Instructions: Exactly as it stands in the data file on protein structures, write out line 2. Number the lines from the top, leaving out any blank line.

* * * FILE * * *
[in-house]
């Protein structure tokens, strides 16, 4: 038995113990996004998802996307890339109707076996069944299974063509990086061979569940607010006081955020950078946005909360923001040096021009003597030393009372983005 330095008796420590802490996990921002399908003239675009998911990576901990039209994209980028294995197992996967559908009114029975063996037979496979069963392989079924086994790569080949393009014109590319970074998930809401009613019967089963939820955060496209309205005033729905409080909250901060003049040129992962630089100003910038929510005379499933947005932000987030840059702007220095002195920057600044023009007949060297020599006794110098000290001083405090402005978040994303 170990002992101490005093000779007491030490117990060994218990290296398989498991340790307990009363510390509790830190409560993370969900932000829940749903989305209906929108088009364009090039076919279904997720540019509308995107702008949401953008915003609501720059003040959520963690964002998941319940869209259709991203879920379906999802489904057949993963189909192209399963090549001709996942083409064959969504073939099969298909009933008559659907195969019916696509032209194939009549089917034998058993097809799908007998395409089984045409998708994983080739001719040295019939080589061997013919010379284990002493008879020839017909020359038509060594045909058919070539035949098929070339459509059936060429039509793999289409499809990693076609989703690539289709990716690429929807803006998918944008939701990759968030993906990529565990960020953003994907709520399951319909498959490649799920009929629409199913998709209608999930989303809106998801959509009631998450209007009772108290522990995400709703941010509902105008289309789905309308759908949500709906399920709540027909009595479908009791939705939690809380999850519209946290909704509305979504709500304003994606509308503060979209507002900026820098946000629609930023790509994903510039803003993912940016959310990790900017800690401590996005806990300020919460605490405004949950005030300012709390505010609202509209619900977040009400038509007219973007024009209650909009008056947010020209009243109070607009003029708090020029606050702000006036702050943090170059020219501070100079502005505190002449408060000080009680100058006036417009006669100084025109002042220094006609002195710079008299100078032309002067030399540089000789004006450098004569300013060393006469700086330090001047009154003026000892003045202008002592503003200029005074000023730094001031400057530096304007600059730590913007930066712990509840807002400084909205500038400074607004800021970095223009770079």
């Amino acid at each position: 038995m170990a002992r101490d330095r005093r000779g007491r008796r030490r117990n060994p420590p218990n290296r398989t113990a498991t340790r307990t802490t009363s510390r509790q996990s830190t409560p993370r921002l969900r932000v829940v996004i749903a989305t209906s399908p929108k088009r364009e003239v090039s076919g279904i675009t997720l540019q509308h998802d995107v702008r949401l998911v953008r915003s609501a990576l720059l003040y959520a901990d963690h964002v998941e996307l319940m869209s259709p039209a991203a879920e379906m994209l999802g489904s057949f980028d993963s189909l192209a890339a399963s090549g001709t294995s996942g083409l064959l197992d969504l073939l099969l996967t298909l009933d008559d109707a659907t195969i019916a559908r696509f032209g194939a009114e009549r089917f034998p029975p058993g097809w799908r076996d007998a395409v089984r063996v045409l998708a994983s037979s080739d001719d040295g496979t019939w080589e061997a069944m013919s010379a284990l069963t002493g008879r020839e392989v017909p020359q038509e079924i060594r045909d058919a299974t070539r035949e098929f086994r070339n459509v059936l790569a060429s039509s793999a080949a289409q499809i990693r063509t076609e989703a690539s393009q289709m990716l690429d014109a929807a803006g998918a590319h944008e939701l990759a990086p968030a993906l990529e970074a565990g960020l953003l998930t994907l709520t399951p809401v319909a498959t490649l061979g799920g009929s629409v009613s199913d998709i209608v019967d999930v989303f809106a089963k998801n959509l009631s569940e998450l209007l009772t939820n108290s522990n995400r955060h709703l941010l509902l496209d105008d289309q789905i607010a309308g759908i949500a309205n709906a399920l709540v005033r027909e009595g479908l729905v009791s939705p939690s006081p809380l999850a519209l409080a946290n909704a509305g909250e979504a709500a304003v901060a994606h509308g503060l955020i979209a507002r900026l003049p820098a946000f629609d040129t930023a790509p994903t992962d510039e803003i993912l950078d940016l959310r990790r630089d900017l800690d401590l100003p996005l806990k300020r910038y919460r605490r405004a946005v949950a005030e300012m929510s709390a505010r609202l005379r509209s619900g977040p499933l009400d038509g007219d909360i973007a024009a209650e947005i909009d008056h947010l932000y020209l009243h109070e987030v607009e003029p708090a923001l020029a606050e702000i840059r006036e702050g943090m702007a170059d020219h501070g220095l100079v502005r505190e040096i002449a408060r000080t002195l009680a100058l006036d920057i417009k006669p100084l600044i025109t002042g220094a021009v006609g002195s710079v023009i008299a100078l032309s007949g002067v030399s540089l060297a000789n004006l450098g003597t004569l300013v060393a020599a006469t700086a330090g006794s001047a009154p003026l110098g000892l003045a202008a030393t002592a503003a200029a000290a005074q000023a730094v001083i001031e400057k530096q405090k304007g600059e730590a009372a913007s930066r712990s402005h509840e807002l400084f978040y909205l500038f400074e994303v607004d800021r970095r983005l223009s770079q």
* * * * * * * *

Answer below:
């Protein structure tokens, strides 16, 4: 038995113990996004998802996307890339109707076996069944299974063509990086061979569940607010006081955020950078946005909360923001040096021009003597030393009372983005 330095008796420590802490996990921002399908003239675009998911990576901990039209994209980028294995197992996967559908009114029975063996037979496979069963392989079924086994790569080949393009014109590319970074998930809401009613019967089963939820955060496209309205005033729905409080909250901060003049040129992962630089100003910038929510005379499933947005932000987030840059702007220095002195920057600044023009007949060297020599006794110098000290001083405090402005978040994303 170990002992101490005093000779007491030490117990060994218990290296398989498991340790307990009363510390509790830190409560993370969900932000829940749903989305209906929108088009364009090039076919279904997720540019509308995107702008949401953008915003609501720059003040959520963690964002998941319940869209259709991203879920379906999802489904057949993963189909192209399963090549001709996942083409064959969504073939099969298909009933008559659907195969019916696509032209194939009549089917034998058993097809799908007998395409089984045409998708994983080739001719040295019939080589061997013919010379284990002493008879020839017909020359038509060594045909058919070539035949098929070339459509059936060429039509793999289409499809990693076609989703690539289709990716690429929807803006998918944008939701990759968030993906990529565990960020953003994907709520399951319909498959490649799920009929629409199913998709209608999930989303809106998801959509009631998450209007009772108290522990995400709703941010509902105008289309789905309308759908949500709906399920709540027909009595479908009791939705939690809380999850519209946290909704509305979504709500304003994606509308503060979209507002900026820098946000629609930023790509994903510039803003993912940016959310990790900017800690401590996005806990300020919460605490405004949950005030300012709390505010609202509209619900977040009400038509007219973007024009209650909009008056947010020209009243109070607009003029708090020029606050702000006036702050943090170059020219501070100079502005505190002449408060000080009680100058006036417009006669100084025109002042220094006609002195710079008299100078032309002067030399540089000789004006450098004569300013060393006469700086330090001047009154003026000892003045202008002592503003200029005074000023730094001031400057530096304007600059730590913007930066712990509840807002400084909205500038400074607004800021970095223009770079």